SINGAPORE — Abolishing the death penalty will lead to more drugs being trafficked into Singapore, and hence more drug abusers and more families and individuals being harmed, said Law and Home Affairs Minister K Shanmugam in Parliament on Thursday (3 March).
Citing the deterrent effect of the city-state's "strong stance" against drugs, the minister alluded to a 2018 study conducted by the Ministry of Home Affairs (MHA), which found "a very high level of awareness" of the death penalty among convicted drug traffickers.
This in turn influenced their behaviour. For example, one of the traffickers in the study said that he trafficked below the threshold amount in order to avoid the possibility of execution.
It was a fair assumption, said Shanmugam, that removing the death penalty would lead to more drugs entering the country, calling it a "stark choice" for Singaporeans.
"Our approach to the death penalty works for us and continues to be relevant in our context. By being tough on drug offences, we minimise the harms of drugs on our society," said the minister.
Criminals' behaviour changed by death penalty
Speaking during the Committee of Supply (COS) debate, the minister noted that the mandatory death penalty for trafficking more than 1,200g of opium was introduced in 1990. Comparing the four years before and after, there was a 66 per cent reduction in the average net weight trafficked.
It has also had a "clear, strong impact" on other criminal offences, said the minister.
For example, the death penalty for kidnapping was introduced in 1961. The three years before that saw an average of 29 cases per year, but in the three years after, the average became one case per year. The number of such cases has remained very low since.
Firearms robbery was also on the rise in the 1970s, with 174 cases In 1973. But with the introduction of the death penalty in November 1973 for firearms offences, such cases immediately fell by 39 per cent the following year, to 106 cases. It continued to decline in the subsequent years and remains rare today.
Shanmugam also noted that in the 1990s, the Central Narcotics Bureau (CNB) arrested about 6,000 abusers per year. The figure has now fallen to about 3,000 to 3,500 abusers per year, which means a large number of potential abusers have been saved, he said.
"This is precisely the point: crime is kept low because the drugs abuse situation is kept low...if we change the laws, we cannot expect crime to remain unaffected."
Shanmugam also alluded to a regional study conducted by MHA in the places where most arrested drug traffickers arrested in the city-state have come from. The study aimed to get a sense of what people in these places knew and thought.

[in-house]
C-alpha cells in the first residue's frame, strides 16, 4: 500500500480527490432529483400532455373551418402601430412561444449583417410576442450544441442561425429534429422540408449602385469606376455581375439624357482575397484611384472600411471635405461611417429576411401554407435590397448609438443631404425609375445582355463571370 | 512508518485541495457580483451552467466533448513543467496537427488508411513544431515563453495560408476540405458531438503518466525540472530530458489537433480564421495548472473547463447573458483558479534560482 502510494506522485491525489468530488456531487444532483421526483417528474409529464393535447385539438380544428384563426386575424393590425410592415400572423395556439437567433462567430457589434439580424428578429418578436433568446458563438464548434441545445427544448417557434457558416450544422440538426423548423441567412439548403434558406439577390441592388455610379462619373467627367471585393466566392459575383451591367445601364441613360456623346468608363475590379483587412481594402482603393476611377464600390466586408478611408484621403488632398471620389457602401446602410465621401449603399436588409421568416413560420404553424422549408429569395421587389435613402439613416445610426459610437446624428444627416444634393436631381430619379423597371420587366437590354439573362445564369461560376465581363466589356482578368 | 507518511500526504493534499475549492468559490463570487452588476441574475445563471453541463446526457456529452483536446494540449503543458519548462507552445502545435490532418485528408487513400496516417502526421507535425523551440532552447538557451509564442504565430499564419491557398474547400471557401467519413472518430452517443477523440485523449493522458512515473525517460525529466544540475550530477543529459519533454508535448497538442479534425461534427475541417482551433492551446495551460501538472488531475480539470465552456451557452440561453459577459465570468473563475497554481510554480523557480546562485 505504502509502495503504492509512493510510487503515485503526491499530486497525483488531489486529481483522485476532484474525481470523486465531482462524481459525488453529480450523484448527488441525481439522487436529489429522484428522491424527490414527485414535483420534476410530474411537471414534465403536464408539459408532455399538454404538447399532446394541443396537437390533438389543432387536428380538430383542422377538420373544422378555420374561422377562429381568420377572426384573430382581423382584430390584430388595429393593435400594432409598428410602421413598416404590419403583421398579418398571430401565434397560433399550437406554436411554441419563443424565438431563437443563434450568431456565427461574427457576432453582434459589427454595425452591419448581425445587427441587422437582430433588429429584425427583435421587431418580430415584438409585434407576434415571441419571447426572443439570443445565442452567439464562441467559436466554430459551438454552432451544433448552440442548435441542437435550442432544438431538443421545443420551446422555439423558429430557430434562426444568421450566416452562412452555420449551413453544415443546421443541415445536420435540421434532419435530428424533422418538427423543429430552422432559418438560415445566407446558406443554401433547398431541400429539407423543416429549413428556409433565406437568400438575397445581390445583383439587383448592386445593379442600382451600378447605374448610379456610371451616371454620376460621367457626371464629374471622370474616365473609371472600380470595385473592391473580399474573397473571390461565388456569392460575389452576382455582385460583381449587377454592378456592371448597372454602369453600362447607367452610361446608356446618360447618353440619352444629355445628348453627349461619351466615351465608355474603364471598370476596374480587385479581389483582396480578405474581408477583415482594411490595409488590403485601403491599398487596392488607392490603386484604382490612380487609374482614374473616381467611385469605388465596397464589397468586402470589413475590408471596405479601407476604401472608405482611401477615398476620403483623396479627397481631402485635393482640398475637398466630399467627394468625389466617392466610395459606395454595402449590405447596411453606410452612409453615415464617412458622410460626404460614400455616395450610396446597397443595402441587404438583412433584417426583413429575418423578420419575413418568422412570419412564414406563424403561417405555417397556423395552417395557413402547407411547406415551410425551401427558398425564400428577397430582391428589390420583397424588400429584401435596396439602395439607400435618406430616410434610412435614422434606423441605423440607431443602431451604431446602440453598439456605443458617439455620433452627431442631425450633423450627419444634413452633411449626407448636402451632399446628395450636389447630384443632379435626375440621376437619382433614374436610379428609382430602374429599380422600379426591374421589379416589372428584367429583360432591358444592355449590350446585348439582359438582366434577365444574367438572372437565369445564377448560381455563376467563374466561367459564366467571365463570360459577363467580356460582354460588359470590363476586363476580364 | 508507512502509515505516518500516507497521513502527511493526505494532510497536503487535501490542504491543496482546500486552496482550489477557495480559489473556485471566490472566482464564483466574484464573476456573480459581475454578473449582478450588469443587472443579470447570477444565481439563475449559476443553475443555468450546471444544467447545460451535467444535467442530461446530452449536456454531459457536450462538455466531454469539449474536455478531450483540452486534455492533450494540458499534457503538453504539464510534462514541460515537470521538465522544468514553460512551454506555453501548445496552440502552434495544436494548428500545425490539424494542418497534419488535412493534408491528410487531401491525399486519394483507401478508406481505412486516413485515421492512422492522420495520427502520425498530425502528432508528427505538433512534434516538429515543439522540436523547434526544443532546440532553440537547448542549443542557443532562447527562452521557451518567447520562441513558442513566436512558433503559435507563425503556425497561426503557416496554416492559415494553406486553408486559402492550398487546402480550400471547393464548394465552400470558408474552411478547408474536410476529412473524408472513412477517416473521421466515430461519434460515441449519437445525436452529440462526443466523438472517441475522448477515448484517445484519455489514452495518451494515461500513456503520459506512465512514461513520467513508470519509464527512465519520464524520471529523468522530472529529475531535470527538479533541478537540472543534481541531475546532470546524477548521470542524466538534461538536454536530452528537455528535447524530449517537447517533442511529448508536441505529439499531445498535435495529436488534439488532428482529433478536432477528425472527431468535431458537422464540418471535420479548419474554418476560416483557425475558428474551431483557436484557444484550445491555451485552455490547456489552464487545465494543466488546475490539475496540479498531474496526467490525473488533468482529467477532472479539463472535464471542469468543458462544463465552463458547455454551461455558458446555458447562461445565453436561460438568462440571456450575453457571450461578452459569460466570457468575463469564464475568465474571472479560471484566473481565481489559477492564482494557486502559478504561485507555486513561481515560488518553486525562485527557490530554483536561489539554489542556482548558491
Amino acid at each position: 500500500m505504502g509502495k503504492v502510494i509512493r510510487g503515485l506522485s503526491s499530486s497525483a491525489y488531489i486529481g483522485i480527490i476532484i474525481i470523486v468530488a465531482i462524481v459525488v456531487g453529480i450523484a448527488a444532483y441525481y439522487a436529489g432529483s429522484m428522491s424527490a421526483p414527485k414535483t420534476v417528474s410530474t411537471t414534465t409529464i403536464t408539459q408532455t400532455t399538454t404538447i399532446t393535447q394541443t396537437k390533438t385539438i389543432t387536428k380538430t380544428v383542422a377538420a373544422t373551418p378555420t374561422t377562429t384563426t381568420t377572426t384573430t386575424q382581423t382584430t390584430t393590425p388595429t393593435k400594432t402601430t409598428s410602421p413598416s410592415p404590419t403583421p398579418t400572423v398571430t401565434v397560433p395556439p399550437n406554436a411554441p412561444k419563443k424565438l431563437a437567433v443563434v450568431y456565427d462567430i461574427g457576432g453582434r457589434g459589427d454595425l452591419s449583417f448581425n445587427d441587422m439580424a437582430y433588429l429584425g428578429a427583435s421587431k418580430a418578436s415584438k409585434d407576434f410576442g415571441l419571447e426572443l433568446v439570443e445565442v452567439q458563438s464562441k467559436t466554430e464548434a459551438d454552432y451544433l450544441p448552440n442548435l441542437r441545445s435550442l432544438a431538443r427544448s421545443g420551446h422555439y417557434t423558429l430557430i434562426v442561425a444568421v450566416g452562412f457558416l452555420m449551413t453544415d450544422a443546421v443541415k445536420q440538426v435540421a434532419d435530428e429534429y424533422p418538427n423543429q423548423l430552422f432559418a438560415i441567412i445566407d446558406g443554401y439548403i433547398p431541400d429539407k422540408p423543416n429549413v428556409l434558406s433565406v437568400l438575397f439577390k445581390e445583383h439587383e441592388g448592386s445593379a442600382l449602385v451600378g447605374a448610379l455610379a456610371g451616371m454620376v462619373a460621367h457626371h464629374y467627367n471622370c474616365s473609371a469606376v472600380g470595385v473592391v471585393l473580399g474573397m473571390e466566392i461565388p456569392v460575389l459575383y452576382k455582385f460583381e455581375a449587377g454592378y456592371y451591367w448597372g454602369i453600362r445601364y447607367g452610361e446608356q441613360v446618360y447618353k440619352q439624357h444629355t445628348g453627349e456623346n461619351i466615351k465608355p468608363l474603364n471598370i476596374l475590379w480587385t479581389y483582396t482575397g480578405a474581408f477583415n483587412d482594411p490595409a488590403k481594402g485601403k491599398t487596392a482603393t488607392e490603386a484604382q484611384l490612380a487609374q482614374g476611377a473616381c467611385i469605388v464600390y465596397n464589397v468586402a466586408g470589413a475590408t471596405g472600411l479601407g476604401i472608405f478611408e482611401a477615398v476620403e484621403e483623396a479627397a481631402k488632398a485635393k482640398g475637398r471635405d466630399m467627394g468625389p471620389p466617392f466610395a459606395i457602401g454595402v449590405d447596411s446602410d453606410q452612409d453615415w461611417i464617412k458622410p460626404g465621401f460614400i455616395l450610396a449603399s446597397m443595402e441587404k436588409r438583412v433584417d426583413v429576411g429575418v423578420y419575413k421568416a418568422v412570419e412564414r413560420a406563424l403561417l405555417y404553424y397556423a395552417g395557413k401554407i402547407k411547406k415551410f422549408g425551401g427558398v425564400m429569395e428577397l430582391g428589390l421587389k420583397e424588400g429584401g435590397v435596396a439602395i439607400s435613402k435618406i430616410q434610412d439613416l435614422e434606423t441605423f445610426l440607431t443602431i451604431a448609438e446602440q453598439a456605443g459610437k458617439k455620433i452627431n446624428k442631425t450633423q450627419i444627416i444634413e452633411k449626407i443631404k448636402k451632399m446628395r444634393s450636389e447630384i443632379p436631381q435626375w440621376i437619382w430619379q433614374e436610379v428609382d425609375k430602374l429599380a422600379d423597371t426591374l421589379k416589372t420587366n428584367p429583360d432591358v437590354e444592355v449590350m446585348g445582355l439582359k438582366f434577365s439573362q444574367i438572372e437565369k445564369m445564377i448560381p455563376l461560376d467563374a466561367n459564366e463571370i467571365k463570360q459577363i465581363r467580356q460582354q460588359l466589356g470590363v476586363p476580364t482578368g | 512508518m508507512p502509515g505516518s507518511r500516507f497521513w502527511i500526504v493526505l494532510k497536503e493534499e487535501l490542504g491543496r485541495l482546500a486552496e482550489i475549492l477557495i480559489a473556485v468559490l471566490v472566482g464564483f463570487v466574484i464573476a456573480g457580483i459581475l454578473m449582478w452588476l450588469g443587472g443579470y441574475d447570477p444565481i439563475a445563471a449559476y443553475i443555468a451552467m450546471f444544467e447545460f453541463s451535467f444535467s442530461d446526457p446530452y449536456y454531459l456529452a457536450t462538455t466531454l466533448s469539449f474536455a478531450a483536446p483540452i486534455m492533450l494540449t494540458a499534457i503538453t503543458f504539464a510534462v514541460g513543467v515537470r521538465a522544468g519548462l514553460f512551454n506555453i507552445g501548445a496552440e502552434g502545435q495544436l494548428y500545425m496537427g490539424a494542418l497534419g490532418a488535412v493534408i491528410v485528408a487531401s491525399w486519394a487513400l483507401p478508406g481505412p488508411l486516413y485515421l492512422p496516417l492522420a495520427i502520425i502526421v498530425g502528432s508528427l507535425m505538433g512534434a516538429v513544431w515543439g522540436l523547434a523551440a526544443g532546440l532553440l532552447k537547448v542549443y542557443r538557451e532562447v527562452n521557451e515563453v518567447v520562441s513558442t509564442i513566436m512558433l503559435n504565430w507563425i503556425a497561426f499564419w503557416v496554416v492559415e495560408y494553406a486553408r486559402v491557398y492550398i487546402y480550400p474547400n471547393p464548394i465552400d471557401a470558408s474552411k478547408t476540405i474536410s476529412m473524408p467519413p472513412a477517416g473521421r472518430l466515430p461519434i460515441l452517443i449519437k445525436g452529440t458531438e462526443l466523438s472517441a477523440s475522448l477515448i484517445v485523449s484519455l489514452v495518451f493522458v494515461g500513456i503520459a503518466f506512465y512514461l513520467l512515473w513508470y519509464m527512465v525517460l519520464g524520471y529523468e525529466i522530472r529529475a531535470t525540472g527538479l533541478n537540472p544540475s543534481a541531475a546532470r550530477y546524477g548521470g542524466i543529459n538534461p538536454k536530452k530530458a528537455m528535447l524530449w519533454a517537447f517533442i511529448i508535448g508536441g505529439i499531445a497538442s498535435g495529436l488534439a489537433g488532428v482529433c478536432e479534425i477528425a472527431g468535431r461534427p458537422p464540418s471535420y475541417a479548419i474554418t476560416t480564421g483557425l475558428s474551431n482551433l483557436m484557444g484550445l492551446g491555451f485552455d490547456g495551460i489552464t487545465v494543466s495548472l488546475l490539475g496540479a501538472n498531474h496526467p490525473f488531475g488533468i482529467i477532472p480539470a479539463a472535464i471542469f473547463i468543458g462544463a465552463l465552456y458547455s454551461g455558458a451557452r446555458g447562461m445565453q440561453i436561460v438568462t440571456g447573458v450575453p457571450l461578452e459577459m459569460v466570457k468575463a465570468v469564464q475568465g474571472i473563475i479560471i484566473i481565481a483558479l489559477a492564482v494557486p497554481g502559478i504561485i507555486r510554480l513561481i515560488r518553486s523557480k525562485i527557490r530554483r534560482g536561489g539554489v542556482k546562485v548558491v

It was found that 82 per cent of respondents believed the death penalty makes people not want to commit serious crimes in Singapore. About 69 per cent also believed it is more effective in discouraging people from committing serious crimes, compared to life imprisonment.
In addition, 83 per cent believed that the threat of execution makes people not want to traffic substantial amounts of drugs into Singapore.
Strong support among Singaporeans
Shanmugam also noted that most Singapore residents support the use of the death penalty, and agree that it deters serious crimes.
A 2019 MHA survey showed "very strong support", while a follow-up survey was also done in 2021, with a segment on the mandatory death penalty. While the results are still being analysed, preliminary results for the latter show that there is also strong support for it.
A majority said it was appropriate as the punishment for intentional murder (81 per cent), firearm offences (71 per cent), and drug trafficking (66 per cent). More than 80 per cent also believed that the death penalty had deterred these offences in Singapore.
The minister added that results of the 2021 survey will be made public.
Death penalty insufficient
In response to those who advocate abolishing the death penalty as Singapore’s laws are already adequate, Shanmugam said, "We have never said that the death penalty alone is sufficient."
And while it is a key part of the arsenal in keeping the city-state relatively free from drugs, the minister pointed to other factors such as good intelligence, strong enforcement, stiff punishments and rehabilitation for offenders.
"Those who advise for removal often compare us with countries who have already lost the drug war. I am not sure if these people understand the consequences, or choose not to understand them."
He added, "We prefer not to have to impose the death penalty on anyone. But we have to continue to do what is best for us."
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